Col 2:11-13 [Paul, to believers:] In him you also were circumcised – not, however, with a circumcision performed by human hands, but by the removal of the fleshly body, that is, through the circumcision done by Christ. 12Having been buried with him in baptism, you also have been raised with him through your faith in the power of God who raised him from the dead. 13And even though you were dead in your transgressions and in the uncircumcision of your flesh, he [God] nevertheless made you alive with him [Christ], having forgiven all your transgressions. NET
Verses 11-12 speak of one’s sinful nature being cut off through one being buried and raised with Christ. Following on from this, Paul speaks of believers being given life with Christ (v. 13).
1Cor 1:4-5 [Paul, to the Corinthian believers:] I always thank my God for you because of the grace of God that was given to you in Christ Jesus. 5For you were made rich in every way in him, in all your speech and in every kind of knowledge – … NET
John 16:33 [Jesus, to his disciples:] I have told you these things so that in me you may have peace. In the world you have trouble and suffering, but take courage – I have conquered the world. NET
1Tim 1:14 [Paul:] But the grace of our Lord was fully given to me, and with that grace came the faith and love that are in Christ Jesus. NCV™
This appears to be speaking of the faith and love “that are [to be realized] in Christ Jesus” (AMP), “in union with Christ Jesus” (GNT). However it has also been interpreted as referring to this faith and love as coming from or being of Jesus Christ (cf. NIrV, NLT).
1Jn 5:11b-12 [John, to believers:] God has given us eternal life, and this life is in his Son. 12The one who has the Son has this eternal life; the one who does not have the Son of God does not have this eternal life. NET
Verse 11 may be speaking of eternal life having its source in Jesus Christ (cf. GNT), rather than being realized through one being “in” him. However v. 12 certainly has the believer’s union with Christ in view.
1Pet 5:10b He [God] called you to share in his glory in Christ, a glory that will continue forever. NCV™
Gal 3:28 [Paul, to believers:] There is neither Jew nor Greek, there is neither slave nor free, there is neither male nor female – for all of you are one in Christ Jesus. NET
Oneness in Jesus Christ takes primacy over all distinctions. In him “there is no difference” (GNT, NCV) between contrasting groups such as Jews and Gentiles, slaves and free people, and males and females. For no group is spiritually superior to another, and all are equal before God (cf. Eph 6:8-9). Note that the use of “Greek”, as opposed to “Jew”, appears to denote all Gentiles.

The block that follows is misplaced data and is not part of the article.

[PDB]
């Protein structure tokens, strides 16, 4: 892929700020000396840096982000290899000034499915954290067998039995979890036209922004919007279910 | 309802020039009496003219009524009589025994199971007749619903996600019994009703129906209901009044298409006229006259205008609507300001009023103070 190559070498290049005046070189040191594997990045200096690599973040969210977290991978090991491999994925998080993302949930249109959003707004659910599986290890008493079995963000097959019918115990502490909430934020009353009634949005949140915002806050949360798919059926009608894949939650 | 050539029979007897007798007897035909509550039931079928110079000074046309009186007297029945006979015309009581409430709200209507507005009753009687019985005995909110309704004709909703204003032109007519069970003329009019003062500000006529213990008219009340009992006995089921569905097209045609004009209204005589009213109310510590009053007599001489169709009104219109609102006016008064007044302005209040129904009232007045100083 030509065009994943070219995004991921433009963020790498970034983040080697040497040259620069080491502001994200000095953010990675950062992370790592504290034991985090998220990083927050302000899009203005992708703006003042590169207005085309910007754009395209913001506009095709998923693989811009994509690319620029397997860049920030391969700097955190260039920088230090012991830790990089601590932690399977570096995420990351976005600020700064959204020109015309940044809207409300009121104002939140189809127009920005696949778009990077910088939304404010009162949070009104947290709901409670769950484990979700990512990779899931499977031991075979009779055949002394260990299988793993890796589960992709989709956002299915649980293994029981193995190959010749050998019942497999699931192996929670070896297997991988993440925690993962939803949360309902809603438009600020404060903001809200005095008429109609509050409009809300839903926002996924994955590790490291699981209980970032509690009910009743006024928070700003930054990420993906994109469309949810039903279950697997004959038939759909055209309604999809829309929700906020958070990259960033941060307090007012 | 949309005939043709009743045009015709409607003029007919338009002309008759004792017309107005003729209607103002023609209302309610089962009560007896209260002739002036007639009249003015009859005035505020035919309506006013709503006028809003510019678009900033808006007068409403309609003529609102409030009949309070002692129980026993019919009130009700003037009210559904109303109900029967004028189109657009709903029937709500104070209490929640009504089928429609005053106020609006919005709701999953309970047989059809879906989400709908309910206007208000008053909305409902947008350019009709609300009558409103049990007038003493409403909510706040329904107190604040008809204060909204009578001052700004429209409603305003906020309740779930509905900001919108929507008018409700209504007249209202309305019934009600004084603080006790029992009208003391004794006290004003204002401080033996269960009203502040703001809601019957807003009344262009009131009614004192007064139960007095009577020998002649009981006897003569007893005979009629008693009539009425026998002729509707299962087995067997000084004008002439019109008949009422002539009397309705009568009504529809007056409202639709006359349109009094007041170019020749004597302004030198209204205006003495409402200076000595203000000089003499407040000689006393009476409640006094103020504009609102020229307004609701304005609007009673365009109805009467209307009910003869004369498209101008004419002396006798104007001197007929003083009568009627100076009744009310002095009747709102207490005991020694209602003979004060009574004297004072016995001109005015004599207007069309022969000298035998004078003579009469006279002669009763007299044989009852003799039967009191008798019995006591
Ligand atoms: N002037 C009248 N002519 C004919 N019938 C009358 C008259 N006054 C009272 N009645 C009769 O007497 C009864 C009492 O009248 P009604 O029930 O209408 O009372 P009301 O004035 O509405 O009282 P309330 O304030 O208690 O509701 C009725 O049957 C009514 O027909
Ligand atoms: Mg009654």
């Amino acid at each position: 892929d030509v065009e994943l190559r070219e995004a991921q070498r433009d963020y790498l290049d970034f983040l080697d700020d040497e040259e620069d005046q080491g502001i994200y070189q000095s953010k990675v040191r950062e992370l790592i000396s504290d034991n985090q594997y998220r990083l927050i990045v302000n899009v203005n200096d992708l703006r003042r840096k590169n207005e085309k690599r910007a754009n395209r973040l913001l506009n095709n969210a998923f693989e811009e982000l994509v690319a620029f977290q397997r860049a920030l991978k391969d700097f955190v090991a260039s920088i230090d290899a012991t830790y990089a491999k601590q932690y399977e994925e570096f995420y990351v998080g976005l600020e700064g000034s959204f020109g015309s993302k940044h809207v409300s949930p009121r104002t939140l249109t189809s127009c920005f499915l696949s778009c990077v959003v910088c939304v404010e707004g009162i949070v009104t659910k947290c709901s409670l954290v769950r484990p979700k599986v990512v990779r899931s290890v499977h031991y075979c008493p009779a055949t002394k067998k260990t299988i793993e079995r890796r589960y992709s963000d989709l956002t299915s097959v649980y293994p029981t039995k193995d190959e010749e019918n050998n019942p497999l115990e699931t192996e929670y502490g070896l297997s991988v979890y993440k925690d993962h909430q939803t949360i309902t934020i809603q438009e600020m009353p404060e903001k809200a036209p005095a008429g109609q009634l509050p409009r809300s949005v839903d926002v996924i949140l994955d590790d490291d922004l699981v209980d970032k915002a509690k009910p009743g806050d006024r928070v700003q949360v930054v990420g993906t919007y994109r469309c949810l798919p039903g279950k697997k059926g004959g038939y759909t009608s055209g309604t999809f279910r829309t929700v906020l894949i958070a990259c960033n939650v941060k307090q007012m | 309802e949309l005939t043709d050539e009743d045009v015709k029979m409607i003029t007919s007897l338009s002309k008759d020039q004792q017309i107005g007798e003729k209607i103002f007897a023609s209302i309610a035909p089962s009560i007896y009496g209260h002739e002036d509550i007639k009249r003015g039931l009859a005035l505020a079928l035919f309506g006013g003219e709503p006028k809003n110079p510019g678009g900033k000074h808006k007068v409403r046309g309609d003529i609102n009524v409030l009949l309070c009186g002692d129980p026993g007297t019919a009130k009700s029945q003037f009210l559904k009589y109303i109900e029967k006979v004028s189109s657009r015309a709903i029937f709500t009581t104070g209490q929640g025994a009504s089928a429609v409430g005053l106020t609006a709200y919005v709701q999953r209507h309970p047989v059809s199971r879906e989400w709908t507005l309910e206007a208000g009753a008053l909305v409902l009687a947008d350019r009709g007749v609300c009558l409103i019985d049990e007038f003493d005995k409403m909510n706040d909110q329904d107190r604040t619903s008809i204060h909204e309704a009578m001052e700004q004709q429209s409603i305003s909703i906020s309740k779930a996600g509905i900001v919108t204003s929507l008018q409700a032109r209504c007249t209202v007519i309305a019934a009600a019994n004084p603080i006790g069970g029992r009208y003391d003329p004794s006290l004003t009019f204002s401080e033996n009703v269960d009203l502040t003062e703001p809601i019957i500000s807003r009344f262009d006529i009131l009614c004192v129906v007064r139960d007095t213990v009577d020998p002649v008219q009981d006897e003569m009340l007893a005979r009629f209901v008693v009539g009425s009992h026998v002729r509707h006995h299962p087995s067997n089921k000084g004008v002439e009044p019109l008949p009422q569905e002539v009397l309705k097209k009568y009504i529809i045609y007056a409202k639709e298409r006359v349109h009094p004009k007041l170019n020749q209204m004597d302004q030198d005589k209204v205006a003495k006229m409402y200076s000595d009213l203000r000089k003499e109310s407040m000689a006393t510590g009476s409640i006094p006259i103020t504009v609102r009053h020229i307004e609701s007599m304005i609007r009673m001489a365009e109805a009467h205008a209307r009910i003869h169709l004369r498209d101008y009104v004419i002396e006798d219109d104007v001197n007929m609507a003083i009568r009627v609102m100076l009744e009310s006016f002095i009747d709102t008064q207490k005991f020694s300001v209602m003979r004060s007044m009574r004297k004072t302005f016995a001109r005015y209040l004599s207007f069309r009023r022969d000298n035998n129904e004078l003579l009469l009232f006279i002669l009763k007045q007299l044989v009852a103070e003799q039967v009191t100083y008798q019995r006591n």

Eph 1:23 Now the church is his body, the fullness of him who fills all in all. NET
The description of the church as the “body” of Christ figuratively depicts the spiritual union of Jesus Christ with his people, and points to the oneness that his people have together in their relationship to Christ. Note that the phrase “the fullness of him” (v. 23) has a few possible meanings. It may mean that: the church is filled by Christ’s presence and/or by the blessings he gives it; the fullness of Christ is manifested in the church; or the church is the complement of Christ, in a sense the completion of what he represents.
Rom 12:4-5 [Paul, to believers:] Each one of us has a body with many parts, and these parts all have different uses. 5In the same way, we are many, but in Christ we are all one body. Each one is a part of that body, and each part belongs to all the other parts. NCV™
Eph 2:21-22 [Paul, to the Ephesian believers:] In him the whole building is joined together and rises into a holy sanctuary in the Lord. 22You, too, are being built in him along with the others into a dwelling place of God in the Spirit. ISV
The “building” is composed of “members of God’s household” (v. 19 ⇓).
Eph 2:20 [Paul, to non-Jewish believers:] You are built on the foundation of the apostles and prophets. Christ Jesus himself is the cornerstone. GW
Col 1:18 He is the head of the body, the church, as well as the beginning, the firstborn from among the dead, so that he himself may become first in all things. NET